Chemicals can trigger cancer in a variety of ways, including disrupting hormones, damaging DNA, inflaming tissues and turning genes on or off. Many pesticides are “known or probable” carcinogens and, as the President’s Panel notes, exposure to these chemicals is widespread.

Children are especially at risk of developing cancer from pesticide exposure, and childhood cancer rates continue to rise. Studies show that pesticide exposure during pregnancy and throughout childhood increase the risk of cancer among children.

Girls who were exposed to DDT before they reach puberty were found to be five times more likely to develop breast cancer in middle age, according to the President’s Cancer Panel. And researchers recently found that DDT exposure in the womb quadrupled breast cancer risk.

When either parent is exposed to pesticides before a child is even conceived, that child’s risk of cancer goes up as well.

Farmers, farmworkers and their families tend to be exposed to more pesticides than the general population. They also experience higher rates of a cancer. For example:

  • Farmers and pesticide applicators have higher rates of prostate cancer.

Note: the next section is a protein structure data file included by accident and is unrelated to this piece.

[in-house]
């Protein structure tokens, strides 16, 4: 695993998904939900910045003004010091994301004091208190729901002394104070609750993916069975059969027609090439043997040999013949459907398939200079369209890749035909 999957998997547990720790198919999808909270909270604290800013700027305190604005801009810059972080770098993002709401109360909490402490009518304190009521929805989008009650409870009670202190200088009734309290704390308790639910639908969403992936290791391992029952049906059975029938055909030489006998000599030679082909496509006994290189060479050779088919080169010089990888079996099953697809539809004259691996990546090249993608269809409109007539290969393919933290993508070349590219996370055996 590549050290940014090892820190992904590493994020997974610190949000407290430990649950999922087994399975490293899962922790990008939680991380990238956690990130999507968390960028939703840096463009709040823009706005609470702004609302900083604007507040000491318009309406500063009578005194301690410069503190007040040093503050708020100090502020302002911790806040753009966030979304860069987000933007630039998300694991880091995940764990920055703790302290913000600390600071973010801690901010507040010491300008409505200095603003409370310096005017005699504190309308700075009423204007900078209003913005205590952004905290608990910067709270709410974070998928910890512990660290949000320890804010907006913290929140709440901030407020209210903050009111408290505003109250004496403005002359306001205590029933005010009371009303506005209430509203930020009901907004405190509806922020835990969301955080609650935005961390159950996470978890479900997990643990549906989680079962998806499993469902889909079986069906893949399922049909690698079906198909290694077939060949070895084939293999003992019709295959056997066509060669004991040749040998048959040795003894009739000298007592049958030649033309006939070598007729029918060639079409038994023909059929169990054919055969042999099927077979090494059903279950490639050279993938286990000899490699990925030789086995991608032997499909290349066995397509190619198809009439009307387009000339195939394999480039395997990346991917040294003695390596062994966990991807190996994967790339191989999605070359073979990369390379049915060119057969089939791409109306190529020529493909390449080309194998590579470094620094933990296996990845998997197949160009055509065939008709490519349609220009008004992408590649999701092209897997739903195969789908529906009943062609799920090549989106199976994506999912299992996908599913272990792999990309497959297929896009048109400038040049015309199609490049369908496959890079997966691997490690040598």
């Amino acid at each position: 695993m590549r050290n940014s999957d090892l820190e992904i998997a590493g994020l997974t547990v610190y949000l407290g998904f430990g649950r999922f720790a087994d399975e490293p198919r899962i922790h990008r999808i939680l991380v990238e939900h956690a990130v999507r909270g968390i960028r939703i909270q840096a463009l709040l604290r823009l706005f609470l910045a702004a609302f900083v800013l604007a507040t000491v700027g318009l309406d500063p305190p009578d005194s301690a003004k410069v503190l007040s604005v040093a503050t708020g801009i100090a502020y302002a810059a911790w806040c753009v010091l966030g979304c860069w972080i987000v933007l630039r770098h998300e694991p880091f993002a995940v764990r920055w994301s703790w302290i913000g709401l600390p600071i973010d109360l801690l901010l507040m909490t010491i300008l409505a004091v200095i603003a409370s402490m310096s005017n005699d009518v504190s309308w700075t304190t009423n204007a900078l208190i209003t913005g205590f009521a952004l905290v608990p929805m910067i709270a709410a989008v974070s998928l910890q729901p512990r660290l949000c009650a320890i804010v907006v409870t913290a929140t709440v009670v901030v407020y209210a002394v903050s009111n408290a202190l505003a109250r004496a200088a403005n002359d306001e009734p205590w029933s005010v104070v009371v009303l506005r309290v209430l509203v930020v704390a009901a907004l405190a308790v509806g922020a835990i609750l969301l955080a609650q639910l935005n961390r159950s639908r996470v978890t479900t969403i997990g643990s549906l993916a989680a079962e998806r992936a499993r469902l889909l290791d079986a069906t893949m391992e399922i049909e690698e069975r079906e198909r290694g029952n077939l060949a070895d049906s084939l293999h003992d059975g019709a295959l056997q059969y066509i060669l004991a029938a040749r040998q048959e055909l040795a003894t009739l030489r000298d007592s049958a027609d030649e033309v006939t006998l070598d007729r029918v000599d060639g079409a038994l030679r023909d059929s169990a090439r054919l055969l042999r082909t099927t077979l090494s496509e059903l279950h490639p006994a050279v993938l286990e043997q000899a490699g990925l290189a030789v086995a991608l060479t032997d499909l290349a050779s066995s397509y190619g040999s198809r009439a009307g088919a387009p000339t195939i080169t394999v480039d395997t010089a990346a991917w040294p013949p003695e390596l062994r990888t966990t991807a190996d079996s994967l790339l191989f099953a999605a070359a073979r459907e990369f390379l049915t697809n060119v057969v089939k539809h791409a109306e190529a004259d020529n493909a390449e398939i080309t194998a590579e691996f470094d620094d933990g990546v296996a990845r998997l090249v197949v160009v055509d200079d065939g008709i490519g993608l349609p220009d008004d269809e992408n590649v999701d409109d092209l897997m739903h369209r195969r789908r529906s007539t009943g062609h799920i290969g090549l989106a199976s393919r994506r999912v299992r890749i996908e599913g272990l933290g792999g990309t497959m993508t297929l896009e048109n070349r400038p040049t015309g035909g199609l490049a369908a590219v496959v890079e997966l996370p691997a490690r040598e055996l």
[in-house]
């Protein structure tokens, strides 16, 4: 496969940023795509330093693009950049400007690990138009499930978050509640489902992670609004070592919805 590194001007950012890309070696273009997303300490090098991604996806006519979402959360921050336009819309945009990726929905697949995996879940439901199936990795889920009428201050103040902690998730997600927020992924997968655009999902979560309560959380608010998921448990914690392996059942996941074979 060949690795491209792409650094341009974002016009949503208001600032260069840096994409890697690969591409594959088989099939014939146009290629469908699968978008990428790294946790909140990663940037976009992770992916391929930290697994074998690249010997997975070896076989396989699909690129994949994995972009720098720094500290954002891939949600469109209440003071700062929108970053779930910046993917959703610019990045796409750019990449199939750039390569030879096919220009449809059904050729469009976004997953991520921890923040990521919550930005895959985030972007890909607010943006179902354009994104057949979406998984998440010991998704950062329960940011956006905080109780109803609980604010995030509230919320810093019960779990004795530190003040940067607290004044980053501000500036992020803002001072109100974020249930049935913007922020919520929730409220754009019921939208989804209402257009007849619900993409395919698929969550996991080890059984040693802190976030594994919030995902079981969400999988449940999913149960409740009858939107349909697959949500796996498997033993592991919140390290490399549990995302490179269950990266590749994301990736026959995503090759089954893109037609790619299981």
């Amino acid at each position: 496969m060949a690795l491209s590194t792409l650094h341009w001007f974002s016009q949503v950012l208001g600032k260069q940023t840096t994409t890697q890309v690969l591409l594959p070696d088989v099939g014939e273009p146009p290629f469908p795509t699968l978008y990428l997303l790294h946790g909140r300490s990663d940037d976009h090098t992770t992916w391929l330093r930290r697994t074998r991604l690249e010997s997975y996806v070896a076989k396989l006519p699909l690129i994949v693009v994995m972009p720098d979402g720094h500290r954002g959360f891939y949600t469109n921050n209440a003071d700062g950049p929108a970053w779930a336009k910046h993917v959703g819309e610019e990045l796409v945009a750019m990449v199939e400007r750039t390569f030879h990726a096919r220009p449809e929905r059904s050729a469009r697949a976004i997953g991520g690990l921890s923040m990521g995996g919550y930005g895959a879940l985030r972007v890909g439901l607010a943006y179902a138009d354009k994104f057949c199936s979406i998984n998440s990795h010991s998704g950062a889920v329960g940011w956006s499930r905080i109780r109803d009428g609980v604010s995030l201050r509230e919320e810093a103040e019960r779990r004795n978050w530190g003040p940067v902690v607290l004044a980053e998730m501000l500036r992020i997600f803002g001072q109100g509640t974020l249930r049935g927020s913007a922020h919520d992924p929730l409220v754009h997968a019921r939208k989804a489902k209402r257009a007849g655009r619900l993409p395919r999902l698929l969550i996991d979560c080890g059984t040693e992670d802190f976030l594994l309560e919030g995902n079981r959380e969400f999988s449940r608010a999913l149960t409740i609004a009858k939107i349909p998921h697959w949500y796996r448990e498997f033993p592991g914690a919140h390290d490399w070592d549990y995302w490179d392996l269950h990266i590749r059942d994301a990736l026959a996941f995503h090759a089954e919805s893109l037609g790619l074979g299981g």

• Women who work with pesticides suffer more often from ovarian cancer.
  • Cropduster pilots and farm women have higher rates of skin cancer.

Despite the growing scientific consensus that environmental contaminants are causing cancer in humans, research continues to focus on improving treatments and finding a cure.

Our free-market system is not designed to encourage investment in disease prevention, and — let’s be honest — major corporations are profiting from both the products that cause cancer and the products that treat it. We’re not saying it’s anyone’s intention to profit from cancer; that’s just the way our system works.

Biologist and cancer survivor Sandra Steingraber comments on the links between cancer and pesticides in the President’s Cancer Panel report:

“We have sprayed pesticides … throughout our shared environment. They are now in amniotic fluid. They’re in our blood. They’re in our urine. They’re in our exhaled breath. They are in mothers’ milk … What is the burden of cancer that we can attribute to this use of poisons in our agricultural system? … We won’t really know the answer until we do the other experiment — which is to take the poisons out of our food chain, embrace a different kind of agriculture, and see what happens.”

Steingraber’s book (and documentary film) Living Downstream tells the story of her own “journey” as a cancer survivor, and documents her scientific investigations that expose a simple, tragic truth: As a society, we are so busy treating cancer and searching diligently for a cure that we’re failing to tackle its causes.

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